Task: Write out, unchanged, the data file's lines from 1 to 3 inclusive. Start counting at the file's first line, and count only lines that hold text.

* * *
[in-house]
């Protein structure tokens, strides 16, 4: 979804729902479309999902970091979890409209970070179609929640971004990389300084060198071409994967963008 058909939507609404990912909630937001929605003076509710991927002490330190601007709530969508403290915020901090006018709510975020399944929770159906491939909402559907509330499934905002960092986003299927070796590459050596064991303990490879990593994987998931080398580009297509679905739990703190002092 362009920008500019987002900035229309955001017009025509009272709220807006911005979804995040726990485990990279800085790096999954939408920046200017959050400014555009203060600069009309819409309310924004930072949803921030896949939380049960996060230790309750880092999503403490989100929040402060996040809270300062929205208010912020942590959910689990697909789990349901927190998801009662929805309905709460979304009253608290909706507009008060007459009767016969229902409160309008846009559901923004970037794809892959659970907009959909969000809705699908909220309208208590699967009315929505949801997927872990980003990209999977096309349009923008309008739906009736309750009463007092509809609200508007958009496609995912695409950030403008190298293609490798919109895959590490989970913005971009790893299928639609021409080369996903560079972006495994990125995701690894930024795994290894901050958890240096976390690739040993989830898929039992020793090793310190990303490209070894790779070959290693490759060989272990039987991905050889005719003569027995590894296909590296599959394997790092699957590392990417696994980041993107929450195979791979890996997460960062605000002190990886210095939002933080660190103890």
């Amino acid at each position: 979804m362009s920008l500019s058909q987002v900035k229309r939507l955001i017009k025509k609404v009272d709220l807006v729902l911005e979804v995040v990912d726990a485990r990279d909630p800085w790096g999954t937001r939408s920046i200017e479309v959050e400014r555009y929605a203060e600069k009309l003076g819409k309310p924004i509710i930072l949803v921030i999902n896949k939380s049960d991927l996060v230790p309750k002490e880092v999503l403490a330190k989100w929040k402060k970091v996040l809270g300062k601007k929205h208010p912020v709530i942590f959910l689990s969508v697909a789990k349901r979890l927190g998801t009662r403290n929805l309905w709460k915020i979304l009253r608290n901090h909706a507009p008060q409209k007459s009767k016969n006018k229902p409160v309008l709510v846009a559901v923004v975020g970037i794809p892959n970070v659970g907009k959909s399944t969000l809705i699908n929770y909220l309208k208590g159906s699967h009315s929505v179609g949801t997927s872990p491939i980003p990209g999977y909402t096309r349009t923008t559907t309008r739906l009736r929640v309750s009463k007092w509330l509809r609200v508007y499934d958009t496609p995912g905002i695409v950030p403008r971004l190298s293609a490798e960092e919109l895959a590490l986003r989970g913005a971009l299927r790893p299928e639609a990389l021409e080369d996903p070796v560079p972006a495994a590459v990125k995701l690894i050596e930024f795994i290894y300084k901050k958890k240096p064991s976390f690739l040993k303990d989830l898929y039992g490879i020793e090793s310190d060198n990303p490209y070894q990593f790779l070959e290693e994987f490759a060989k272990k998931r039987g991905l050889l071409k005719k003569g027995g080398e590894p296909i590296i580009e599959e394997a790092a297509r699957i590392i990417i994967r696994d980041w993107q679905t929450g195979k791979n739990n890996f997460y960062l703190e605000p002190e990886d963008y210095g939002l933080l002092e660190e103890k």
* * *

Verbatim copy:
[in-house]
């Protein structure tokens, strides 16, 4: 979804729902479309999902970091979890409209970070179609929640971004990389300084060198071409994967963008 058909939507609404990912909630937001929605003076509710991927002490330190601007709530969508403290915020901090006018709510975020399944929770159906491939909402559907509330499934905002960092986003299927070796590459050596064991303990490879990593994987998931080398580009297509679905739990703190002092 362009920008500019987002900035229309955001017009025509009272709220807006911005979804995040726990485990990279800085790096999954939408920046200017959050400014555009203060600069009309819409309310924004930072949803921030896949939380049960996060230790309750880092999503403490989100929040402060996040809270300062929205208010912020942590959910689990697909789990349901927190998801009662929805309905709460979304009253608290909706507009008060007459009767016969229902409160309008846009559901923004970037794809892959659970907009959909969000809705699908909220309208208590699967009315929505949801997927872990980003990209999977096309349009923008309008739906009736309750009463007092509809609200508007958009496609995912695409950030403008190298293609490798919109895959590490989970913005971009790893299928639609021409080369996903560079972006495994990125995701690894930024795994290894901050958890240096976390690739040993989830898929039992020793090793310190990303490209070894790779070959290693490759060989272990039987991905050889005719003569027995590894296909590296599959394997790092699957590392990417696994980041993107929450195979791979890996997460960062605000002190990886210095939002933080660190103890």
């Amino acid at each position: 979804m362009s920008l500019s058909q987002v900035k229309r939507l955001i017009k025509k609404v009272d709220l807006v729902l911005e979804v995040v990912d726990a485990r990279d909630p800085w790096g999954t937001r939408s920046i200017e479309v959050e400014r555009y929605a203060e600069k009309l003076g819409k309310p924004i509710i930072l949803v921030i999902n896949k939380s049960d991927l996060v230790p309750k002490e880092v999503l403490a330190k989100w929040k402060k970091v996040l809270g300062k601007k929205h208010p912020v709530i942590f959910l689990s969508v697909a789990k349901r979890l927190g998801t009662r403290n929805l309905w709460k915020i979304l009253r608290n901090h909706a507009p008060q409209k007459s009767k016969n006018k229902p409160v309008l709510v846009a559901v923004v975020g970037i794809p892959n970070v659970g907009k959909s399944t969000l809705i699908n929770y909220l309208k208590g159906s699967h009315s929505v179609g949801t997927s872990p491939i980003p990209g999977y909402t096309r349009t923008t559907t309008r739906l009736r929640v309750s009463k007092w509330l509809r609200v508007y499934d958009t496609p995912g905002i695409v950030p403008r971004l190298s293609a490798e960092e919109l895959a590490l986003r989970g913005a971009l299927r790893p299928e639609a990389l021409e080369d996903p070796v560079p972006a495994a590459v990125k995701l690894i050596e930024f795994i290894y300084k901050k958890k240096p064991s976390f690739l040993k303990d989830l898929y039992g490879i020793e090793s310190d060198n990303p490209y070894q990593f790779l070959e290693e994987f490759a060989k272990k998931r039987g991905l050889l071409k005719k003569g027995g080398e590894p296909i590296i580009e599959e394997a790092a297509r699957i590392i990417i994967r696994d980041w993107q679905t929450g195979k791979n739990n890996f997460y960062l703190e605000p002190e990886d963008y210095g939002l933080l002092e660190e103890k």